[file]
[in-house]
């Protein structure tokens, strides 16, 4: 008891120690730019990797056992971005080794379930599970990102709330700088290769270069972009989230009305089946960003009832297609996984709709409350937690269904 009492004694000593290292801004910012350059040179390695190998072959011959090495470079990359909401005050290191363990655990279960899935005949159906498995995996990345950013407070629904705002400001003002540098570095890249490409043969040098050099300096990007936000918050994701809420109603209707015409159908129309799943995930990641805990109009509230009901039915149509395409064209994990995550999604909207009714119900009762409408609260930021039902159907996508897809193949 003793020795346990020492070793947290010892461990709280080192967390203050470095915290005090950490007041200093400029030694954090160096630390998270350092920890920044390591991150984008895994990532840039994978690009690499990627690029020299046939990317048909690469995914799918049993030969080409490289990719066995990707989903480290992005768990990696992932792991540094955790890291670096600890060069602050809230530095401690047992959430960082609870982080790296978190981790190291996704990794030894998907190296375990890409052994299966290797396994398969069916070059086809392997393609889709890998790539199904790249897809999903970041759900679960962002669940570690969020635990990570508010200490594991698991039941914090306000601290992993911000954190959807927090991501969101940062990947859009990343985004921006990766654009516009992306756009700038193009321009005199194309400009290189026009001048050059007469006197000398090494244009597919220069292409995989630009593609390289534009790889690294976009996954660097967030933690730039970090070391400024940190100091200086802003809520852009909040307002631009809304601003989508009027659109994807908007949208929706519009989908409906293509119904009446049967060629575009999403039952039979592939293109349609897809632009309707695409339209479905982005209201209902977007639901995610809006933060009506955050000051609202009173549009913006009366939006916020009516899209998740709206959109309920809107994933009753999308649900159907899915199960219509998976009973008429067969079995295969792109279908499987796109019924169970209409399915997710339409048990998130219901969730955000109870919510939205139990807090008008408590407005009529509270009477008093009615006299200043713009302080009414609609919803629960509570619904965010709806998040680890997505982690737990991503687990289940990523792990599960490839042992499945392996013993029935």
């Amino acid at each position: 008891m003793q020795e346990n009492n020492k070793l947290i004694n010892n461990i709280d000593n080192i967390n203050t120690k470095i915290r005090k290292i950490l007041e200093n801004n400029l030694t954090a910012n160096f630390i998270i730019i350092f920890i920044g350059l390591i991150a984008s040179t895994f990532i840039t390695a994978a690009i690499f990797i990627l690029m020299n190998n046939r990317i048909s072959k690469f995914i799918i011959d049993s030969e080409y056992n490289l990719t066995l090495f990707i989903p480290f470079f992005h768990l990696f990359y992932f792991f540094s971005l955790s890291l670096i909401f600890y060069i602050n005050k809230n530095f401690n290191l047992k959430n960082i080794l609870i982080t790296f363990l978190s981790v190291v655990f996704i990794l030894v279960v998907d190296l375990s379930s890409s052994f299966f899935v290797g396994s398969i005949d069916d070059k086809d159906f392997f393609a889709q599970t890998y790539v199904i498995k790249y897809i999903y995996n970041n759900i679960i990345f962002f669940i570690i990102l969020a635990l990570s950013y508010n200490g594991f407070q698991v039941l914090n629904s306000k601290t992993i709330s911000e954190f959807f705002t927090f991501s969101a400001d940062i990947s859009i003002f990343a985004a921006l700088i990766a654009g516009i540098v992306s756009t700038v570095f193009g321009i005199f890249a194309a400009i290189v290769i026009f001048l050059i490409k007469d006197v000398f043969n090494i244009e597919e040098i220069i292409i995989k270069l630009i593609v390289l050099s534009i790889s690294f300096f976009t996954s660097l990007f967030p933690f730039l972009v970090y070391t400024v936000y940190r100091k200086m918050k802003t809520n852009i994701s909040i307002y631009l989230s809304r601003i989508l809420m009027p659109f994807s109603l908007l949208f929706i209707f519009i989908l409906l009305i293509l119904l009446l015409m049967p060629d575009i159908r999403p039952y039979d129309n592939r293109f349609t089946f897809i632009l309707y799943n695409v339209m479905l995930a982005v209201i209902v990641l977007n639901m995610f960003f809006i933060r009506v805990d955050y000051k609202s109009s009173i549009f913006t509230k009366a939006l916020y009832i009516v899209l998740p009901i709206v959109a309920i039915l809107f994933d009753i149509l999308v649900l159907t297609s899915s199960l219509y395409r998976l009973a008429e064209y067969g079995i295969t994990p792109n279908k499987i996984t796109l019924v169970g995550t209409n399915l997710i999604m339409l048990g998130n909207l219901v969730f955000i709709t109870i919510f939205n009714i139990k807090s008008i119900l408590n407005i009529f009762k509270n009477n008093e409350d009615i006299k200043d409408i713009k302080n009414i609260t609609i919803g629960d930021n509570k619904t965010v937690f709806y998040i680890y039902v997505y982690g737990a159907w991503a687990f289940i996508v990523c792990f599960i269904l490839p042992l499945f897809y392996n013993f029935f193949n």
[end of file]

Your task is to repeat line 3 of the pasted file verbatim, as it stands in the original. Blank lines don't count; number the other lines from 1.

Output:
């Amino acid at each position: 008891m003793q020795e346990n009492n020492k070793l947290i004694n010892n461990i709280d000593n080192i967390n203050t120690k470095i915290r005090k290292i950490l007041e200093n801004n400029l030694t954090a910012n160096f630390i998270i730019i350092f920890i920044g350059l390591i991150a984008s040179t895994f990532i840039t390695a994978a690009i690499f990797i990627l690029m020299n190998n046939r990317i048909s072959k690469f995914i799918i011959d049993s030969e080409y056992n490289l990719t066995l090495f990707i989903p480290f470079f992005h768990l990696f990359y992932f792991f540094s971005l955790s890291l670096i909401f600890y060069i602050n005050k809230n530095f401690n290191l047992k959430n960082i080794l609870i982080t790296f363990l978190s981790v190291v655990f996704i990794l030894v279960v998907d190296l375990s379930s890409s052994f299966f899935v290797g396994s398969i005949d069916d070059k086809d159906f392997f393609a889709q599970t890998y790539v199904i498995k790249y897809i999903y995996n970041n759900i679960i990345f962002f669940i570690i990102l969020a635990l990570s950013y508010n200490g594991f407070q698991v039941l914090n629904s306000k601290t992993i709330s911000e954190f959807f705002t927090f991501s969101a400001d940062i990947s859009i003002f990343a985004a921006l700088i990766a654009g516009i540098v992306s756009t700038v570095f193009g321009i005199f890249a194309a400009i290189v290769i026009f001048l050059i490409k007469d006197v000398f043969n090494i244009e597919e040098i220069i292409i995989k270069l630009i593609v390289l050099s534009i790889s690294f300096f976009t996954s660097l990007f967030p933690f730039l972009v970090y070391t400024v936000y940190r100091k200086m918050k802003t809520n852009i994701s909040i307002y631009l989230s809304r601003i989508l809420m009027p659109f994807s109603l908007l949208f929706i209707f519009i989908l409906l009305i293509l119904l009446l015409m049967p060629d575009i159908r999403p039952y039979d129309n592939r293109f349609t089946f897809i632009l309707y799943n695409v339209m479905l995930a982005v209201i209902v990641l977007n639901m995610f960003f809006i933060r009506v805990d955050y000051k609202s109009s009173i549009f913006t509230k009366a939006l916020y009832i009516v899209l998740p009901i709206v959109a309920i039915l809107f994933d009753i149509l999308v649900l159907t297609s899915s199960l219509y395409r998976l009973a008429e064209y067969g079995i295969t994990p792109n279908k499987i996984t796109l019924v169970g995550t209409n399915l997710i999604m339409l048990g998130n909207l219901v969730f955000i709709t109870i919510f939205n009714i139990k807090s008008i119900l408590n407005i009529f009762k509270n009477n008093e409350d009615i006299k200043d409408i713009k302080n009414i609260t609609i919803g629960d930021n509570k619904t965010v937690f709806y998040i680890y039902v997505y982690g737990a159907w991503a687990f289940i996508v990523c792990f599960i269904l490839p042992l499945f897809y392996n013993f029935f193949n």